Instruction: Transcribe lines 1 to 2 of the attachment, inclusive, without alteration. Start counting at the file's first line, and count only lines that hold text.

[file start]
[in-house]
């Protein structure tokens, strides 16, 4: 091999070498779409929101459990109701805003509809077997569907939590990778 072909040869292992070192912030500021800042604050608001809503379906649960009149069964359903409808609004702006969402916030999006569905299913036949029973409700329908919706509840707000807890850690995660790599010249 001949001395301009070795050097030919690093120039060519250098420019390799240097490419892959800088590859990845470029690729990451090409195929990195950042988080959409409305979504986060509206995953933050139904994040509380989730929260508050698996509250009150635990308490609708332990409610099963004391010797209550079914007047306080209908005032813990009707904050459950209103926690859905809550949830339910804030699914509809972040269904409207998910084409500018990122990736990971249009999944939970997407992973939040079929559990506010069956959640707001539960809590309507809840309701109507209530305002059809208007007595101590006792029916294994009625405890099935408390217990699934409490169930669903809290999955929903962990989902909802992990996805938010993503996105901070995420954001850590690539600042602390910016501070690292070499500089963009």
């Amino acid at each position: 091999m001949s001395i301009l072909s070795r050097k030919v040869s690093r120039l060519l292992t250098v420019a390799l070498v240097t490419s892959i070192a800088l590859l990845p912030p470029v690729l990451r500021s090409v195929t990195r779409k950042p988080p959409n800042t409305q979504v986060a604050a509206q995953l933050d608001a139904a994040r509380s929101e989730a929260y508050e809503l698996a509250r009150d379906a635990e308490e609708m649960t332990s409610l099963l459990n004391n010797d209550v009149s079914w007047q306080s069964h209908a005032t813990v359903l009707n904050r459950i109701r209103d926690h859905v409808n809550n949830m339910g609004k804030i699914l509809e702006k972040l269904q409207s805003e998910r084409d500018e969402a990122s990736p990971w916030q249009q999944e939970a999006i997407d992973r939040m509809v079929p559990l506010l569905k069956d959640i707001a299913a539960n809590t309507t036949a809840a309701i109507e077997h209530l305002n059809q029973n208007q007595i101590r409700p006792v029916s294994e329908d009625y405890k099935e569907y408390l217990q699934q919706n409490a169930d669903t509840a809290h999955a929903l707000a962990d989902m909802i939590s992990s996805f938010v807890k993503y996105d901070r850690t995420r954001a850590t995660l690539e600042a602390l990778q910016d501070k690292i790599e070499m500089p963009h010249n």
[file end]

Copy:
[in-house]
């Protein structure tokens, strides 16, 4: 091999070498779409929101459990109701805003509809077997569907939590990778 072909040869292992070192912030500021800042604050608001809503379906649960009149069964359903409808609004702006969402916030999006569905299913036949029973409700329908919706509840707000807890850690995660790599010249 001949001395301009070795050097030919690093120039060519250098420019390799240097490419892959800088590859990845470029690729990451090409195929990195950042988080959409409305979504986060509206995953933050139904994040509380989730929260508050698996509250009150635990308490609708332990409610099963004391010797209550079914007047306080209908005032813990009707904050459950209103926690859905809550949830339910804030699914509809972040269904409207998910084409500018990122990736990971249009999944939970997407992973939040079929559990506010069956959640707001539960809590309507809840309701109507209530305002059809208007007595101590006792029916294994009625405890099935408390217990699934409490169930669903809290999955929903962990989902909802992990996805938010993503996105901070995420954001850590690539600042602390910016501070690292070499500089963009």